The Department of Justice had intended to deport 348 people. Of these 175 did not report to the Garda National Immigration Bureau (GNIB) as requested. A further 164 people due for deportation obtained injunctions against being deported in the courts, or were not deported for a variety of reasons including "absence of travel documents, medical issues (persons deemed by medical practitioners to be unfit to travel) and previously undisclosed children in respect of whom recent asylum applications were made", according to a Department of Justice spokesman.
Last updated: 14/12/07
If Michael Woods and Barry Andrews of Fianna Fáil had their way there would only have been 8 deported as they tried to prevent one deportation. In the fight against asylum abuse and illegal immigration Irish citizens have been abandoned by both government and opposition.
Worker claims inequality because he is Irish
Tribunal set to launch a landmark inquiry
A worker has asked the Equality Tribunal to investigate a claim of discrimination -- claiming he has been discriminated against because he's Irish.
The landmark case has been taken by a worker in Clones, Co Monaghan who claims he couldn't get a job in the AIBP meat processing plant because of his nationality. Alan McDonnell of the Equality Tribunal said he could not remember any previous cases where an Irish person claimed they were discriminated against by an Irish company.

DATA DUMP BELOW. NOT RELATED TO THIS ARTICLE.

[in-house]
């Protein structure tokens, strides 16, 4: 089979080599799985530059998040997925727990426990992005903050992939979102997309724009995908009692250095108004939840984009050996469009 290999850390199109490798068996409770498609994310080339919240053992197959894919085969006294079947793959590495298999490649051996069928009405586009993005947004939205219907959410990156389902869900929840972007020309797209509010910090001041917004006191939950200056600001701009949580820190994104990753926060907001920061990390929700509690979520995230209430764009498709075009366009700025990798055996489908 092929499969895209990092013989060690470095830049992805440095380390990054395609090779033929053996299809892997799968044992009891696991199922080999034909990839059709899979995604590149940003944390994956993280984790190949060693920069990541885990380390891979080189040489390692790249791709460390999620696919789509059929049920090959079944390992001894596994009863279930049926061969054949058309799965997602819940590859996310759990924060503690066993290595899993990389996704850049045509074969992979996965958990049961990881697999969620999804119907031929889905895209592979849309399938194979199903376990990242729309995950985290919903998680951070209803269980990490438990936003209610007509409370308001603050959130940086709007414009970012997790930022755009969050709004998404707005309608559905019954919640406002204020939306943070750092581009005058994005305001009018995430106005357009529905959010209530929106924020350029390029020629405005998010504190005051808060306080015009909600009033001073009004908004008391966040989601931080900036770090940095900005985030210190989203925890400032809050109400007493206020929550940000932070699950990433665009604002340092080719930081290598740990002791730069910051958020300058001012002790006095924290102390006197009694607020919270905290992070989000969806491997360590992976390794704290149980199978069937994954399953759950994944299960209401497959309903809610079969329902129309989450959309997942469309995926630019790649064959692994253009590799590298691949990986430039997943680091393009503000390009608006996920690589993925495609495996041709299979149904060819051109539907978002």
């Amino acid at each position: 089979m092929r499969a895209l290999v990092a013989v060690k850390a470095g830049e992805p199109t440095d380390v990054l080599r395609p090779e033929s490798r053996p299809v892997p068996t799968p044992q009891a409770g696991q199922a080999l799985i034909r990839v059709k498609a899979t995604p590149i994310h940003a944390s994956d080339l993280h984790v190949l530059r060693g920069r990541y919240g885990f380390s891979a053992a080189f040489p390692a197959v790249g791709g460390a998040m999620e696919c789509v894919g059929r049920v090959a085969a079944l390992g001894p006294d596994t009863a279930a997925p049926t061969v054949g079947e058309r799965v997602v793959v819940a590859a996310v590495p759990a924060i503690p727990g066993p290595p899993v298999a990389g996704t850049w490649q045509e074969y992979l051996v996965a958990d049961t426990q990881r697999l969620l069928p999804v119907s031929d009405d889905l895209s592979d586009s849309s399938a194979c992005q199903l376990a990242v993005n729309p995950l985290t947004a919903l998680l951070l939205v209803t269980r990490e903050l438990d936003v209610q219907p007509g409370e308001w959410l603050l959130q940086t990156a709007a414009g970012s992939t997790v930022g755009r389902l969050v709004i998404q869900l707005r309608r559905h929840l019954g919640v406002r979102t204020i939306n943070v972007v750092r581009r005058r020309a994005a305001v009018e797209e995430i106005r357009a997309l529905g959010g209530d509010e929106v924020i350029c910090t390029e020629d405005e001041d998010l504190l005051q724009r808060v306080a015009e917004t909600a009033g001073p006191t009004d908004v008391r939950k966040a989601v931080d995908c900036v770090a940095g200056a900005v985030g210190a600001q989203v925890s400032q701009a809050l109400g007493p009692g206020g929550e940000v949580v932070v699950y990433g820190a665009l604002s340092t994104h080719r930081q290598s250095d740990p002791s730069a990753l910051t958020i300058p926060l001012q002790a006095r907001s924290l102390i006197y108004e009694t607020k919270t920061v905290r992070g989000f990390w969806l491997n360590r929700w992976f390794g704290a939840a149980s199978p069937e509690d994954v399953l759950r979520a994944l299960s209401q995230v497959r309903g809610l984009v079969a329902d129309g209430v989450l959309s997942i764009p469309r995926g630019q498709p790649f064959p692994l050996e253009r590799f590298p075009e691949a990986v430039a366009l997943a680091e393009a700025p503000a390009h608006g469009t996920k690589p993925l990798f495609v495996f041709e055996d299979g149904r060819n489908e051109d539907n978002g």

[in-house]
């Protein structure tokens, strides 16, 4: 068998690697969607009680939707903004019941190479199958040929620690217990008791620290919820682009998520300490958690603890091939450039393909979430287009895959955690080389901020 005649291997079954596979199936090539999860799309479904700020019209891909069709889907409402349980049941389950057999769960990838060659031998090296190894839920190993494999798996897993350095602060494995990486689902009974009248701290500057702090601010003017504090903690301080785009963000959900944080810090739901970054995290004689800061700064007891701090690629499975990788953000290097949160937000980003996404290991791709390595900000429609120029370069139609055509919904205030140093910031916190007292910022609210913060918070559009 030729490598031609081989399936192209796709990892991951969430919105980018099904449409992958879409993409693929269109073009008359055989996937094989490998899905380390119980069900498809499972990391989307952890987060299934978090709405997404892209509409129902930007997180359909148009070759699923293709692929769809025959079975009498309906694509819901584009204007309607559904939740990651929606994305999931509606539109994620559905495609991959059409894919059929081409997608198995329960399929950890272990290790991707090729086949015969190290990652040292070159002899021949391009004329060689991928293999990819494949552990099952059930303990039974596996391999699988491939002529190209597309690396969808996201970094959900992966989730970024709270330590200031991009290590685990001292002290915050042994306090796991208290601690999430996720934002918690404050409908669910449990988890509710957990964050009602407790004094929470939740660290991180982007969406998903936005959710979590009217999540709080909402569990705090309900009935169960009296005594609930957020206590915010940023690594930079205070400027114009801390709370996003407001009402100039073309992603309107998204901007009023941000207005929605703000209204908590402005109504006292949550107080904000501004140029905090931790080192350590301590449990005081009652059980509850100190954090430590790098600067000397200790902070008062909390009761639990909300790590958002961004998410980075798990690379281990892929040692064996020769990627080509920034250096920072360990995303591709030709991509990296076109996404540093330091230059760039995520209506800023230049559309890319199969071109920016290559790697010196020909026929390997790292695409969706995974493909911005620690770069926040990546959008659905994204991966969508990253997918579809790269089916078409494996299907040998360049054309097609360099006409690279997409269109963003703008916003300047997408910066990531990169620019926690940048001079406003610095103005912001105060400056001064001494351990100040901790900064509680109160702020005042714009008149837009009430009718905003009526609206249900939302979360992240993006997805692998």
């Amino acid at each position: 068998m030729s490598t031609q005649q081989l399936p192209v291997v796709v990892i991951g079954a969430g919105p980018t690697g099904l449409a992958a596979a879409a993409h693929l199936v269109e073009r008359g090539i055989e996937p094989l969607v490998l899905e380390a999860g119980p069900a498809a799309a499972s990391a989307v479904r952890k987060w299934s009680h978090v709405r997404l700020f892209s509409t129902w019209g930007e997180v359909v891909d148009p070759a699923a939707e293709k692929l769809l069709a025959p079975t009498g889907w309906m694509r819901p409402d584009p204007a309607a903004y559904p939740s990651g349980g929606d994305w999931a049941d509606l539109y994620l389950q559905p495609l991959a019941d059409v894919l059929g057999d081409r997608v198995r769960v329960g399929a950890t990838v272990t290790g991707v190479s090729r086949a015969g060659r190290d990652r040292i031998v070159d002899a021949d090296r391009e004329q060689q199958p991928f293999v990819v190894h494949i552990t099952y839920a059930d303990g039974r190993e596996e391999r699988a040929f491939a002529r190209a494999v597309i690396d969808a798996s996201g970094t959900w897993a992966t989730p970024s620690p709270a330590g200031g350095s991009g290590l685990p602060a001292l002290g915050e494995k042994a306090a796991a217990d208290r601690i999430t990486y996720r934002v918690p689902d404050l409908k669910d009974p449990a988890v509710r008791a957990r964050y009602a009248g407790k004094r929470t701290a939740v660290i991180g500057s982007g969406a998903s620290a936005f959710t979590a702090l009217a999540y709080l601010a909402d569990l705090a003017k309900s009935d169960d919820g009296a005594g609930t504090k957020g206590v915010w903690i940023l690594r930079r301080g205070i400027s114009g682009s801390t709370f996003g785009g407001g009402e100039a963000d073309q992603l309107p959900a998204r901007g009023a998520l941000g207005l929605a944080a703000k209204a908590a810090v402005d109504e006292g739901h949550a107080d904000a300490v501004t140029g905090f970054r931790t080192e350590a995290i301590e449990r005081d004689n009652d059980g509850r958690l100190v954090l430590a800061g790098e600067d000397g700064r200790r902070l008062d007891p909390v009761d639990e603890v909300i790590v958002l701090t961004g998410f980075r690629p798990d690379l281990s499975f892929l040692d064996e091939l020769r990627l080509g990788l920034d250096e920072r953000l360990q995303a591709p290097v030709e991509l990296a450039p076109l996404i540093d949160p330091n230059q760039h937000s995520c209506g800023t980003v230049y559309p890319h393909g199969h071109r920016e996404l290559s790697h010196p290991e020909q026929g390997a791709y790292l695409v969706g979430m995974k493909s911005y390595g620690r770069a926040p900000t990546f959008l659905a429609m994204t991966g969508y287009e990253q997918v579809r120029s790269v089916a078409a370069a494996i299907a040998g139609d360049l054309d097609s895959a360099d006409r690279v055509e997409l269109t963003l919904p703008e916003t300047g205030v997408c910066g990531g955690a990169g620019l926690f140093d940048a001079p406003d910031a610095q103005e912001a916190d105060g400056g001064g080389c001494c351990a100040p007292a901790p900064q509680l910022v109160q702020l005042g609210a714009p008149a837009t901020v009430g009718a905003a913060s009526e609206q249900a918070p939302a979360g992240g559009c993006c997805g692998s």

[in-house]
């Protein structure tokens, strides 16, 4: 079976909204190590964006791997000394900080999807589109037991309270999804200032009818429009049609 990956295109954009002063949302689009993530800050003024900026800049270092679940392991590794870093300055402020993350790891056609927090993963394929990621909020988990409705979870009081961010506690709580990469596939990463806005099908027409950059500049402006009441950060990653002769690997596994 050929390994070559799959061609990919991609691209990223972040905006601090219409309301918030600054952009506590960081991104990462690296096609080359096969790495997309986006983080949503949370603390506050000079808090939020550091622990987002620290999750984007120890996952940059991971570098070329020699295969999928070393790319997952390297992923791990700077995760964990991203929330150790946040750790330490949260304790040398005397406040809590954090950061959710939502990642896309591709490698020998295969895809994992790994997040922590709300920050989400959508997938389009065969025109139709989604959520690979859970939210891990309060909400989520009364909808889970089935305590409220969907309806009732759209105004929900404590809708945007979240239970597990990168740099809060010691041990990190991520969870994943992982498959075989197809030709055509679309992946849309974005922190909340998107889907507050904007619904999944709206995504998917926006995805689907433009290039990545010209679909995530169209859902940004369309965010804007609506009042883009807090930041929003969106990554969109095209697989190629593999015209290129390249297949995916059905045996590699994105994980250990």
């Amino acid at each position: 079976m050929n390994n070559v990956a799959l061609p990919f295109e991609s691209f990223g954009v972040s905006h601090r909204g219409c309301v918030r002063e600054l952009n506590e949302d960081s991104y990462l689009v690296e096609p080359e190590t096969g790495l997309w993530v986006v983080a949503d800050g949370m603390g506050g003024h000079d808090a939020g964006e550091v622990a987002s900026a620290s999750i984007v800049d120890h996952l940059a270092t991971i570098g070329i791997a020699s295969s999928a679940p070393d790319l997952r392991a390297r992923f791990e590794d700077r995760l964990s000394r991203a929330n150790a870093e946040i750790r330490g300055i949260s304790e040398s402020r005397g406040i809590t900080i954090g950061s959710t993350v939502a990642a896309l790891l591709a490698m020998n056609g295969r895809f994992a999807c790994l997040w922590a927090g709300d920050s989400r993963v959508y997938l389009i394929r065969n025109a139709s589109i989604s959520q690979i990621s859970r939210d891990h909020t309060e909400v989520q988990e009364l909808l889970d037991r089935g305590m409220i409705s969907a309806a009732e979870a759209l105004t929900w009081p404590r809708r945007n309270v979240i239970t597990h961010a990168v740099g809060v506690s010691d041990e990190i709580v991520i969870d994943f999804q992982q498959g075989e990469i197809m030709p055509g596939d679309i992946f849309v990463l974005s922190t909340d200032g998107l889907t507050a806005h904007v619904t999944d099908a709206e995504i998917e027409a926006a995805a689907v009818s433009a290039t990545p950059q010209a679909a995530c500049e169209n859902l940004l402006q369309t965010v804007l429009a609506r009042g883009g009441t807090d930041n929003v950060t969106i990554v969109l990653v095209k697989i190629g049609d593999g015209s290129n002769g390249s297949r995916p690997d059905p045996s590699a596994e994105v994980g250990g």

He said that once the equality officer is satisfied with the admissibility of the complaint, they will offer mediation first, and if that fails, an investigation and private hearing will be carried out.
Secretary of the Council of Trade Unions in Monaghan, Peter McAleer, said he was aware of the case, but stressed that it wasn't a racist issue.
"I know of Irish people who are not being considered for jobs. Their applications are being ignored while many people from different countries are being recruited."
But he added that there were fears that incidents of Irish people not being considered for work could create racism and resentment in the local community."I would be concerned that if the dole queues are full of Irish people and all employment is given to non-nationals we may have a situation similar to France where racism and resentment was created," he maintains.
Following a recent investment of €10m at the plant, AIBP recently announced its intention to fill 120 new positions by August 2008 in addition to the 100 already employed at the factory.
The company is headed by beef baron Larry Goodman and has an annual turnover in excess of €1bn, in addition to being Europe's largest beef producer.